Security is an integral part of web applications and DNN has many features built into it to allow you to create very advanced applications in this respect. Module developers can leverage this and not be concerned with authentication and/or authorization at all. Instead they can leave this to the framework and focus on their application. In turn DNN devolves this to components that can be switched out. This is a very powerful feature allowing you to use Active Directory authentication or to leverage OAuth providers like Facebook.
It should come as no surprise that users are individual login accounts in DNN. You'll find them in the Users table in SQL and on the User Accounts page on the Admin menu. Each user is uniquely identified through a username for authentication purposes. In data, however, users are identified through an auto incrementing integer User ID similar to tabs and portals. Whenever a user account is created, that user will only be able to log in to the portal in which it was created. But the user can be shared between portals (UserPortals table in SQL) although there is no proper UI for that right now.
Roles are what drive security in the platform. A user can belong to one or more roles and these roles are used throughout the application to set permissions. This is similar to what you'd be used to on your Windows machine. There are several roles that are installed by default: Administrators, Registered Users, Subscribers and Unverified Users. Administrators have access to all aspects of a portal. Registered Users is a role that is assigned automatically to any new account. Subscribers is a role to which users can opt in voluntarily. Finally Unverified Users is used for those users that have enlisted but have not yet verified (through an email link) that they are who they say they are. The thinking behind this last role is that you can accept a registration but exclude those from certain functionalities as the registration would have already given that user the Registered Users role.
These roles are specific to the portal. They have a unique RoleId (again an auto incremented integer) which is used to refer to them throughout the framework. There are two virtual roles that are worth mentioning here. They are virtual in the sense that they do not exist in the Roles table in SQL but are used in the API for specific cases. These virtual roles are All Users and Unauthenticated Users. The first (RoleID = -1) you will use to allow both authenticated and unauthenticated users access to something. The second is to target unauthenticated users only. So you could show a login panel or some explanatory text to those users only, for instance.
You'll see the roles come back whenever you edit permissions for specific part of the website. Both pages and modules on those pages have permissions. Below is a screenshot from a module's permission screen. You can add roles and/or users to the grid and set permissions by checking the checkboxes. What these permissions will do depends very much on the module and will be discussed in later chapters.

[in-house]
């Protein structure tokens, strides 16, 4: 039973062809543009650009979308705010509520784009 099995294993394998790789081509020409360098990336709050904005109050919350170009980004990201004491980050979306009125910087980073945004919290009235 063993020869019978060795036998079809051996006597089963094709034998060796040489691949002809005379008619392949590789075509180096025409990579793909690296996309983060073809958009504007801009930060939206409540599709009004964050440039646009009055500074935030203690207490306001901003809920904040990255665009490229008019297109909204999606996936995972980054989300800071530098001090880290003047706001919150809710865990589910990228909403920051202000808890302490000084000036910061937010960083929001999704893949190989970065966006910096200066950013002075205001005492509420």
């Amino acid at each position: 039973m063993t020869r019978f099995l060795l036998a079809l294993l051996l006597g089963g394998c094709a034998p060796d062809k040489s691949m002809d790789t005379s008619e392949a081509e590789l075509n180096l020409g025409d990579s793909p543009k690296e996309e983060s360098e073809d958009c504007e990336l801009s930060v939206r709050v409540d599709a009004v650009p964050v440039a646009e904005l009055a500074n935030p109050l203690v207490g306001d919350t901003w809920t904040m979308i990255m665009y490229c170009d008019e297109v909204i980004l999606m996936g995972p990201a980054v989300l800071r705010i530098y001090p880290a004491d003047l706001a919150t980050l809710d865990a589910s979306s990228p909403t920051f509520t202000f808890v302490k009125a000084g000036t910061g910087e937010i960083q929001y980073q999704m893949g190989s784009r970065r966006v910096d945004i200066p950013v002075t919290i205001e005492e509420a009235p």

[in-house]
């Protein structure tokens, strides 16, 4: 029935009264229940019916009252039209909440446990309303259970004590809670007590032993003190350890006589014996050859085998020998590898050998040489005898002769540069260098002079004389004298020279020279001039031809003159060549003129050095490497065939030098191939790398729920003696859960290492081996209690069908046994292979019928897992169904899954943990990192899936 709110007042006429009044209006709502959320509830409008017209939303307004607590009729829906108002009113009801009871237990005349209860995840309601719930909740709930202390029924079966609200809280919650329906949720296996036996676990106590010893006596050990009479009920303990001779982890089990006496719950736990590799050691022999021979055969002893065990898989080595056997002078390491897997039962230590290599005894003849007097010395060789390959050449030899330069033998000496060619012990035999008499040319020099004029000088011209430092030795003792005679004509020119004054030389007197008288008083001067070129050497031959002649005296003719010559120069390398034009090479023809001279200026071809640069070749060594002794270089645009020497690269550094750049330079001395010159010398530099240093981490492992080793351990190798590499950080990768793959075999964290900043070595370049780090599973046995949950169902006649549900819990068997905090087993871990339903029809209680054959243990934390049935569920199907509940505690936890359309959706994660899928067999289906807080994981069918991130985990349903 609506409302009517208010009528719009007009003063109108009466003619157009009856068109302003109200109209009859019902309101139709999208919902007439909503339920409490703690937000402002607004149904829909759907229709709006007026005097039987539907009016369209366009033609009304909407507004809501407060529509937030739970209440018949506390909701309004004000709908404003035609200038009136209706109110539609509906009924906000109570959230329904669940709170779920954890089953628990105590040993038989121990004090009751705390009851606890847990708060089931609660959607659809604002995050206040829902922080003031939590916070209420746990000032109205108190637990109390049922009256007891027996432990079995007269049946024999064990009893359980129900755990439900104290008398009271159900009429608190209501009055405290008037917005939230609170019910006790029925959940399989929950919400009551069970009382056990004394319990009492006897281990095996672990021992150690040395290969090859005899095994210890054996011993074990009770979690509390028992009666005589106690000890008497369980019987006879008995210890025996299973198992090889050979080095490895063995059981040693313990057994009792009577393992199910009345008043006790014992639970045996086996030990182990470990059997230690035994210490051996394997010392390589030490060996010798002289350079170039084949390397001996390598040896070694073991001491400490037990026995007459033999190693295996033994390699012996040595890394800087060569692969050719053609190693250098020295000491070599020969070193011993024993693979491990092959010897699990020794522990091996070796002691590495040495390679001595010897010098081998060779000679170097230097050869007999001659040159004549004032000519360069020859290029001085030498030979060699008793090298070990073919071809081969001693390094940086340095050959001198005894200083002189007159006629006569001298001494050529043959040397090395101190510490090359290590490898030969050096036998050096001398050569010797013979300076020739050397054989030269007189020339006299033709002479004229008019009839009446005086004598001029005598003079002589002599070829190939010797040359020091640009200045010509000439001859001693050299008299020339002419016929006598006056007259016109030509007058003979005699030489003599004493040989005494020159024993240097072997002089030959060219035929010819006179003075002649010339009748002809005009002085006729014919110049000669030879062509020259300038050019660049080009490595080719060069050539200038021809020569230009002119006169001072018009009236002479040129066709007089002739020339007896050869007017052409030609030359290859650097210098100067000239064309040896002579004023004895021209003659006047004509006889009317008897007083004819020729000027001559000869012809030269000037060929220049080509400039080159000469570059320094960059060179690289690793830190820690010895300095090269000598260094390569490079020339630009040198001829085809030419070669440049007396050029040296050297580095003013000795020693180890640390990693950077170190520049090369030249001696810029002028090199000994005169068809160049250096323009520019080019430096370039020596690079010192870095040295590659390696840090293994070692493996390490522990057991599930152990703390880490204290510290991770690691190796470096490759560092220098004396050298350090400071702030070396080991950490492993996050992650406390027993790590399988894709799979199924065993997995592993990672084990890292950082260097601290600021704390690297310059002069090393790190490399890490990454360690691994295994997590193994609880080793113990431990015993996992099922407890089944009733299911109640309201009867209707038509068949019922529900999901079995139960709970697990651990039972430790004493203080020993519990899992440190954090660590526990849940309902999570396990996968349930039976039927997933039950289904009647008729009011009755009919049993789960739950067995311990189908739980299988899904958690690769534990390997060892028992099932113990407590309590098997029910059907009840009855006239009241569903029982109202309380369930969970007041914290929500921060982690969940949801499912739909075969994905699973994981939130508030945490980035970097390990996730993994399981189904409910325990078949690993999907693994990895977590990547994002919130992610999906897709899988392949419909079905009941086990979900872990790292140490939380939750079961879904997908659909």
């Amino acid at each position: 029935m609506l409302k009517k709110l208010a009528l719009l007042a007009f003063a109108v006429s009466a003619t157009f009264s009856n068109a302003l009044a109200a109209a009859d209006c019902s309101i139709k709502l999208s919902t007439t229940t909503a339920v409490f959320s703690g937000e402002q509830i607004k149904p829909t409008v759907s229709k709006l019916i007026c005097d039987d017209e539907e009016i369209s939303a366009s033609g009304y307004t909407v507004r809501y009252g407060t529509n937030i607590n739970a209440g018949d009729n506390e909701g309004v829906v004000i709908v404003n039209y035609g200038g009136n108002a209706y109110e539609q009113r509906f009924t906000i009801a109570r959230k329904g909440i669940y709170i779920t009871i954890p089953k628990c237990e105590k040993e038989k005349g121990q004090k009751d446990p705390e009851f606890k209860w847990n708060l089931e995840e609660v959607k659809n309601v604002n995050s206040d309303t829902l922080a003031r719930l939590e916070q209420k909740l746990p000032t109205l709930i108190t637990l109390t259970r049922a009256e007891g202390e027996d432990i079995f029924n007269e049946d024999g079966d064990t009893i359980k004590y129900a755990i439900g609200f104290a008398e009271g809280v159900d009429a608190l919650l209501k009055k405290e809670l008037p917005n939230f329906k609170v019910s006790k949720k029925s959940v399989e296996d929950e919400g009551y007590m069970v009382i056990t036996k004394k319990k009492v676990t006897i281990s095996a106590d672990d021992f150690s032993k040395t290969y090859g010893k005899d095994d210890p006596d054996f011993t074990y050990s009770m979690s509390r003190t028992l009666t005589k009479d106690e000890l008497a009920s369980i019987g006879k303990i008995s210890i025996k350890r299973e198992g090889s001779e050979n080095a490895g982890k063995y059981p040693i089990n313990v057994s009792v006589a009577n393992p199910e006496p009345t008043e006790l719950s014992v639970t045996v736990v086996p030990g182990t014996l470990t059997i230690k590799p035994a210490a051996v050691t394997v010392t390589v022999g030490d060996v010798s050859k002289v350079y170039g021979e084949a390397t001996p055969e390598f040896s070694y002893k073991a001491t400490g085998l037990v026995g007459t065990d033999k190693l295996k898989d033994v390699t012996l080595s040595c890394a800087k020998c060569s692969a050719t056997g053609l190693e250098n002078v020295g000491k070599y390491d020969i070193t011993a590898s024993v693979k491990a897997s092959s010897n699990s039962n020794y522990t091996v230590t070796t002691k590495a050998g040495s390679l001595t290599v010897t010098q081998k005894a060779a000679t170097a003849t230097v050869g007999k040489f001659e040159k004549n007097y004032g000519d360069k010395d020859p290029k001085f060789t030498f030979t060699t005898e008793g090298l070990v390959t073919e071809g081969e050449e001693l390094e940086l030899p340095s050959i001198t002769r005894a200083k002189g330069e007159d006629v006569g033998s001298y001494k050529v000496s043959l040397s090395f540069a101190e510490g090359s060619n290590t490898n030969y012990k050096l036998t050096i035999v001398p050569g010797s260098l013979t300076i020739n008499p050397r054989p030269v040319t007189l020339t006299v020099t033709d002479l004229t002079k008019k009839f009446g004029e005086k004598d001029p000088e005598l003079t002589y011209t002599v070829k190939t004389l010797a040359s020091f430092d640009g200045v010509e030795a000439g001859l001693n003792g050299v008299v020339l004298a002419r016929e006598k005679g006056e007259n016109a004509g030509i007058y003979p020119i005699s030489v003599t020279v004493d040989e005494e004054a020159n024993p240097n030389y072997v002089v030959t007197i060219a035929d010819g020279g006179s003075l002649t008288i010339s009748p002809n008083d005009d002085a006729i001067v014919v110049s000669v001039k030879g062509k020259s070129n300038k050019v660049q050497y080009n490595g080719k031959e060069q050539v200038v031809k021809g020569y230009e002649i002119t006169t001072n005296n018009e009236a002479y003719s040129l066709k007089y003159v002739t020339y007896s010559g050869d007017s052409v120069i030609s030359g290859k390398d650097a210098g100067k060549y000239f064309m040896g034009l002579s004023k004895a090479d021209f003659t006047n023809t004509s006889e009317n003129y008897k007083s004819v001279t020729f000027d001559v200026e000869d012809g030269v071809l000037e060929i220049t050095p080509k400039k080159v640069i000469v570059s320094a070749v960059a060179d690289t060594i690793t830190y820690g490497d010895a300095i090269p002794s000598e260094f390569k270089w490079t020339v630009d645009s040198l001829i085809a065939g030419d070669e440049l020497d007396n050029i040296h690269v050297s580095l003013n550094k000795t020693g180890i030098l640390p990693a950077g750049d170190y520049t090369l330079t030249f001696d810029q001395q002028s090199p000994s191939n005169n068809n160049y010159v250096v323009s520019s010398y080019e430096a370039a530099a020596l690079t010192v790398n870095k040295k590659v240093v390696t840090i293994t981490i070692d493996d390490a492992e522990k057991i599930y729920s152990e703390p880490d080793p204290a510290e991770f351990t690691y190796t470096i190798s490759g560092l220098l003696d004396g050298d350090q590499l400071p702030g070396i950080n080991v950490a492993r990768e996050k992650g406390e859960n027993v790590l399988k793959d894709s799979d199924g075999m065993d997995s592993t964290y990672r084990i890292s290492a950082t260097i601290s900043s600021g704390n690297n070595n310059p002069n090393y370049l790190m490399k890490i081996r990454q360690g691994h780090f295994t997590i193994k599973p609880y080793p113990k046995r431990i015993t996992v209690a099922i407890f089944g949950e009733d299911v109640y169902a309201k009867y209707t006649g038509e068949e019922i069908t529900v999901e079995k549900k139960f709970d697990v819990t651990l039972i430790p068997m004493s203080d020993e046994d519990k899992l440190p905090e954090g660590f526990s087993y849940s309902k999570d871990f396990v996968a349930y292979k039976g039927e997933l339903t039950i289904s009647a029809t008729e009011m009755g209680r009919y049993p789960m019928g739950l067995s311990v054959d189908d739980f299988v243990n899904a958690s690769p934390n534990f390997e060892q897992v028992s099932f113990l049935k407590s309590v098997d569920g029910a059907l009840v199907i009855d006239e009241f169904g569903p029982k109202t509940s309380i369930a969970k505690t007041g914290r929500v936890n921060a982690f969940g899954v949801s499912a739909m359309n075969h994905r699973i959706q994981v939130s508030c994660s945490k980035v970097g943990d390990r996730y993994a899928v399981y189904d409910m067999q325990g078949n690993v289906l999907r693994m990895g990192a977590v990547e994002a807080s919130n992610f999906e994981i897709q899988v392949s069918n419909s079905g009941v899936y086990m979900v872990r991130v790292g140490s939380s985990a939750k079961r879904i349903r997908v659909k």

Upon installation DNN will create a first user account that is the host account. This account has administrative privileges in all portals as well as the ability to access all resources that are common to all portals. Host is synonymous with Superuser in DNN. You can add as many host accounts as you like. These accounts are the only ones able to create and delete portals, install and delete modules, etc. You will immediately notice you're logged in as superuser by the appearance of the Host menu in the control bar.
Admins are regular user accounts that have been added to the Administrators role. Admins will see the Admin menu on the control bar and have the ability to change the portal such as adding and removing pages, creating and deleting users, roles, etc. Admins cannot install components to the system such as modules. Nor can they alter files that run code on the server. Care has been taken to make sure that admins are sandboxed to allow them only the ability to change content and appearance of a portal.
In this chapter we've looked at DNN from 30000 feet high. We've seen the hierarchy of the DNN instance, a portal or site, a tab or page and finally the module. We now have a rough idea of where our data is stored and that DNN uses this to construct the pages that are being served out to the client's browser. We've also seen how DNN organizes security using users and roles. Understanding the above is key to being able to comprehend more in-depth how DNN works and how you can create your own website or web application with it.
This is an extract from the Wrox book Professional DNN 7 by Shaun Walker et al. Copyright remains with P.A. Donker and Wiley Publishers.